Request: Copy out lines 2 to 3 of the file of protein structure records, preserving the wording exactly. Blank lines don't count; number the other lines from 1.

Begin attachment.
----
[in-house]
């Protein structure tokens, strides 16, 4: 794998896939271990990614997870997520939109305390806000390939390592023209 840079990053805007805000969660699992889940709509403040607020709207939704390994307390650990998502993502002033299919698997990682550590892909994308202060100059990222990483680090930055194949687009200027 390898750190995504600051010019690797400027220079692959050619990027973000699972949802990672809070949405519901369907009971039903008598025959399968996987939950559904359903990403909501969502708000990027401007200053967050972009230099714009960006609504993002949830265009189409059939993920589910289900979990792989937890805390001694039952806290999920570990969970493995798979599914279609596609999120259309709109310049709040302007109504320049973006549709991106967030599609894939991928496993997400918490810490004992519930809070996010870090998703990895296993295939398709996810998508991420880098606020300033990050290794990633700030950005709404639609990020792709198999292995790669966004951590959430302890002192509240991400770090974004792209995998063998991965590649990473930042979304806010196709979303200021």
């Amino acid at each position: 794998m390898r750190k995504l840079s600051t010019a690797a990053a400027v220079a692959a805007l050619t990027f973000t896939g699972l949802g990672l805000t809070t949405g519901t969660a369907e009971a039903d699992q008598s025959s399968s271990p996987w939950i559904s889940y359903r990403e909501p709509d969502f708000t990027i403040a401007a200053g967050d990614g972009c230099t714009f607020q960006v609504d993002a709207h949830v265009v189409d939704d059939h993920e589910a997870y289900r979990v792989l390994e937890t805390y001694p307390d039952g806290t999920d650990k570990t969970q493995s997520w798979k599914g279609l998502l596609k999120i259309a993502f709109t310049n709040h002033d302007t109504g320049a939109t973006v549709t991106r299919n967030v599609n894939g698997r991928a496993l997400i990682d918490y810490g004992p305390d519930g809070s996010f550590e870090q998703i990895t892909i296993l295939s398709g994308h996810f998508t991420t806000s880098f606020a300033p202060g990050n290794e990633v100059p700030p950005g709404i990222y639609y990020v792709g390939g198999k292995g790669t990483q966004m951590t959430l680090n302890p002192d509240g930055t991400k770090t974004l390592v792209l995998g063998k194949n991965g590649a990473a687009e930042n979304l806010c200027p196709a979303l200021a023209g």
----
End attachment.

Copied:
């Protein structure tokens, strides 16, 4: 794998896939271990990614997870997520939109305390806000390939390592023209 840079990053805007805000969660699992889940709509403040607020709207939704390994307390650990998502993502002033299919698997990682550590892909994308202060100059990222990483680090930055194949687009200027 390898750190995504600051010019690797400027220079692959050619990027973000699972949802990672809070949405519901369907009971039903008598025959399968996987939950559904359903990403909501969502708000990027401007200053967050972009230099714009960006609504993002949830265009189409059939993920589910289900979990792989937890805390001694039952806290999920570990969970493995798979599914279609596609999120259309709109310049709040302007109504320049973006549709991106967030599609894939991928496993997400918490810490004992519930809070996010870090998703990895296993295939398709996810998508991420880098606020300033990050290794990633700030950005709404639609990020792709198999292995790669966004951590959430302890002192509240991400770090974004792209995998063998991965590649990473930042979304806010196709979303200021």
């Amino acid at each position: 794998m390898r750190k995504l840079s600051t010019a690797a990053a400027v220079a692959a805007l050619t990027f973000t896939g699972l949802g990672l805000t809070t949405g519901t969660a369907e009971a039903d699992q008598s025959s399968s271990p996987w939950i559904s889940y359903r990403e909501p709509d969502f708000t990027i403040a401007a200053g967050d990614g972009c230099t714009f607020q960006v609504d993002a709207h949830v265009v189409d939704d059939h993920e589910a997870y289900r979990v792989l390994e937890t805390y001694p307390d039952g806290t999920d650990k570990t969970q493995s997520w798979k599914g279609l998502l596609k999120i259309a993502f709109t310049n709040h002033d302007t109504g320049a939109t973006v549709t991106r299919n967030v599609n894939g698997r991928a496993l997400i990682d918490y810490g004992p305390d519930g809070s996010f550590e870090q998703i990895t892909i296993l295939s398709g994308h996810f998508t991420t806000s880098f606020a300033p202060g990050n290794e990633v100059p700030p950005g709404i990222y639609y990020v792709g390939g198999k292995g790669t990483q966004m951590t959430l680090n302890p002192d509240g930055t991400k770090t974004l390592v792209l995998g063998k194949n991965g590649a990473a687009e930042n979304l806010c200027p196709a979303l200021a023209g």